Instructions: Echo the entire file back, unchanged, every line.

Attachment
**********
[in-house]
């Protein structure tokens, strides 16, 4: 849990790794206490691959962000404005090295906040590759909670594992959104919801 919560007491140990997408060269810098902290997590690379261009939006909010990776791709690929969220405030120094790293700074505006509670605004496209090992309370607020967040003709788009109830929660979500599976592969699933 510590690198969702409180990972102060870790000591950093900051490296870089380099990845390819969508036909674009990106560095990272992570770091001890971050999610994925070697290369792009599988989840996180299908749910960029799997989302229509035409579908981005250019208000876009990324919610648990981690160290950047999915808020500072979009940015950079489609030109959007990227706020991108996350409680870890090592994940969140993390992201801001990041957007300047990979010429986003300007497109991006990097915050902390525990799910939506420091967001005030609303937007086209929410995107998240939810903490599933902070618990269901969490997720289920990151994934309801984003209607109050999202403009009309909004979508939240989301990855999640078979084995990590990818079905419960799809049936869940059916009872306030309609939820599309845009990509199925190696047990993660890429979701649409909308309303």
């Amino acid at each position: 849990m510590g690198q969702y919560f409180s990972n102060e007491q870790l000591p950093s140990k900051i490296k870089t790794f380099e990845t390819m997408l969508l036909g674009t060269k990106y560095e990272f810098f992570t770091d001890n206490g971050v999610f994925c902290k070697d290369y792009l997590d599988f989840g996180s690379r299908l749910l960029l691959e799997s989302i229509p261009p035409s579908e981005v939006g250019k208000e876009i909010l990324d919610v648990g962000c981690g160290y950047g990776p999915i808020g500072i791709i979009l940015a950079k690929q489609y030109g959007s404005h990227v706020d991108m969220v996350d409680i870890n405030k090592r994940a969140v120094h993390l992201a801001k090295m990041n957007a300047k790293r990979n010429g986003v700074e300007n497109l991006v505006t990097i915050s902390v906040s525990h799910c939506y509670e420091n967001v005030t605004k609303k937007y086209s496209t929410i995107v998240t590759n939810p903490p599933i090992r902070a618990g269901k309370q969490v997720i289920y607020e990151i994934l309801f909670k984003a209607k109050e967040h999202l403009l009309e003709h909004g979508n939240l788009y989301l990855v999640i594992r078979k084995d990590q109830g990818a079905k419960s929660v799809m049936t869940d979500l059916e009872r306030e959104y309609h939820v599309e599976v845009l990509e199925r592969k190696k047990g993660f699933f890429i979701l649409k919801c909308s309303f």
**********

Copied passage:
[in-house]
């Protein structure tokens, strides 16, 4: 849990790794206490691959962000404005090295906040590759909670594992959104919801 919560007491140990997408060269810098902290997590690379261009939006909010990776791709690929969220405030120094790293700074505006509670605004496209090992309370607020967040003709788009109830929660979500599976592969699933 510590690198969702409180990972102060870790000591950093900051490296870089380099990845390819969508036909674009990106560095990272992570770091001890971050999610994925070697290369792009599988989840996180299908749910960029799997989302229509035409579908981005250019208000876009990324919610648990981690160290950047999915808020500072979009940015950079489609030109959007990227706020991108996350409680870890090592994940969140993390992201801001990041957007300047990979010429986003300007497109991006990097915050902390525990799910939506420091967001005030609303937007086209929410995107998240939810903490599933902070618990269901969490997720289920990151994934309801984003209607109050999202403009009309909004979508939240989301990855999640078979084995990590990818079905419960799809049936869940059916009872306030309609939820599309845009990509199925190696047990993660890429979701649409909308309303």
């Amino acid at each position: 849990m510590g690198q969702y919560f409180s990972n102060e007491q870790l000591p950093s140990k900051i490296k870089t790794f380099e990845t390819m997408l969508l036909g674009t060269k990106y560095e990272f810098f992570t770091d001890n206490g971050v999610f994925c902290k070697d290369y792009l997590d599988f989840g996180s690379r299908l749910l960029l691959e799997s989302i229509p261009p035409s579908e981005v939006g250019k208000e876009i909010l990324d919610v648990g962000c981690g160290y950047g990776p999915i808020g500072i791709i979009l940015a950079k690929q489609y030109g959007s404005h990227v706020d991108m969220v996350d409680i870890n405030k090592r994940a969140v120094h993390l992201a801001k090295m990041n957007a300047k790293r990979n010429g986003v700074e300007n497109l991006v505006t990097i915050s902390v906040s525990h799910c939506y509670e420091n967001v005030t605004k609303k937007y086209s496209t929410i995107v998240t590759n939810p903490p599933i090992r902070a618990g269901k309370q969490v997720i289920y607020e990151i994934l309801f909670k984003a209607k109050e967040h999202l403009l009309e003709h909004g979508n939240l788009y989301l990855v999640i594992r078979k084995d990590q109830g990818a079905k419960s929660v799809m049936t869940d979500l059916e009872r306030e959104y309609h939820v599309e599976v845009l990509e199925r592969k190696k047990g993660f699933f890429i979701l649409k919801c909308s309303f």